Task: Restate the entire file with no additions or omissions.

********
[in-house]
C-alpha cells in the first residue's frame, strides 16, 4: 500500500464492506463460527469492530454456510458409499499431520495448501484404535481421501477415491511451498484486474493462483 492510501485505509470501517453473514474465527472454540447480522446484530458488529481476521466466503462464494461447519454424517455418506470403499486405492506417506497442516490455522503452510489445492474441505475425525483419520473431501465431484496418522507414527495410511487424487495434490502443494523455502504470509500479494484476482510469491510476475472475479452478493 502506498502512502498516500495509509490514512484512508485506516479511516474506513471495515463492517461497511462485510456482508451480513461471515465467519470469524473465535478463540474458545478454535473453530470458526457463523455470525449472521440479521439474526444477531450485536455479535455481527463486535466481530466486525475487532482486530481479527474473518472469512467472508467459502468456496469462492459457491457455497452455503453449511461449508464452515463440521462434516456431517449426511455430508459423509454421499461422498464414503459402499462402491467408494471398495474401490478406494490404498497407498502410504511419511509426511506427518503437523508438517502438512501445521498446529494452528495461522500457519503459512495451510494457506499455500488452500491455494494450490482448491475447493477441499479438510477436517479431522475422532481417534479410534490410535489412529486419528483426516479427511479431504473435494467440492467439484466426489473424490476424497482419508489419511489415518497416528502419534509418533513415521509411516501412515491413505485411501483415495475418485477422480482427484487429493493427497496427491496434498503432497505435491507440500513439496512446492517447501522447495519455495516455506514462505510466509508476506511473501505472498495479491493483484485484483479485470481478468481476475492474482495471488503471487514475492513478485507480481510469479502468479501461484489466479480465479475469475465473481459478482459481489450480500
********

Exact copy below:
[in-house]
C-alpha cells in the first residue's frame, strides 16, 4: 500500500464492506463460527469492530454456510458409499499431520495448501484404535481421501477415491511451498484486474493462483 492510501485505509470501517453473514474465527472454540447480522446484530458488529481476521466466503462464494461447519454424517455418506470403499486405492506417506497442516490455522503452510489445492474441505475425525483419520473431501465431484496418522507414527495410511487424487495434490502443494523455502504470509500479494484476482510469491510476475472475479452478493 502506498502512502498516500495509509490514512484512508485506516479511516474506513471495515463492517461497511462485510456482508451480513461471515465467519470469524473465535478463540474458545478454535473453530470458526457463523455470525449472521440479521439474526444477531450485536455479535455481527463486535466481530466486525475487532482486530481479527474473518472469512467472508467459502468456496469462492459457491457455497452455503453449511461449508464452515463440521462434516456431517449426511455430508459423509454421499461422498464414503459402499462402491467408494471398495474401490478406494490404498497407498502410504511419511509426511506427518503437523508438517502438512501445521498446529494452528495461522500457519503459512495451510494457506499455500488452500491455494494450490482448491475447493477441499479438510477436517479431522475422532481417534479410534490410535489412529486419528483426516479427511479431504473435494467440492467439484466426489473424490476424497482419508489419511489415518497416528502419534509418533513415521509411516501412515491413505485411501483415495475418485477422480482427484487429493493427497496427491496434498503432497505435491507440500513439496512446492517447501522447495519455495516455506514462505510466509508476506511473501505472498495479491493483484485484483479485470481478468481476475492474482495471488503471487514475492513478485507480481510469479502468479501461484489466479480465479475469475465473481459478482459481489450480500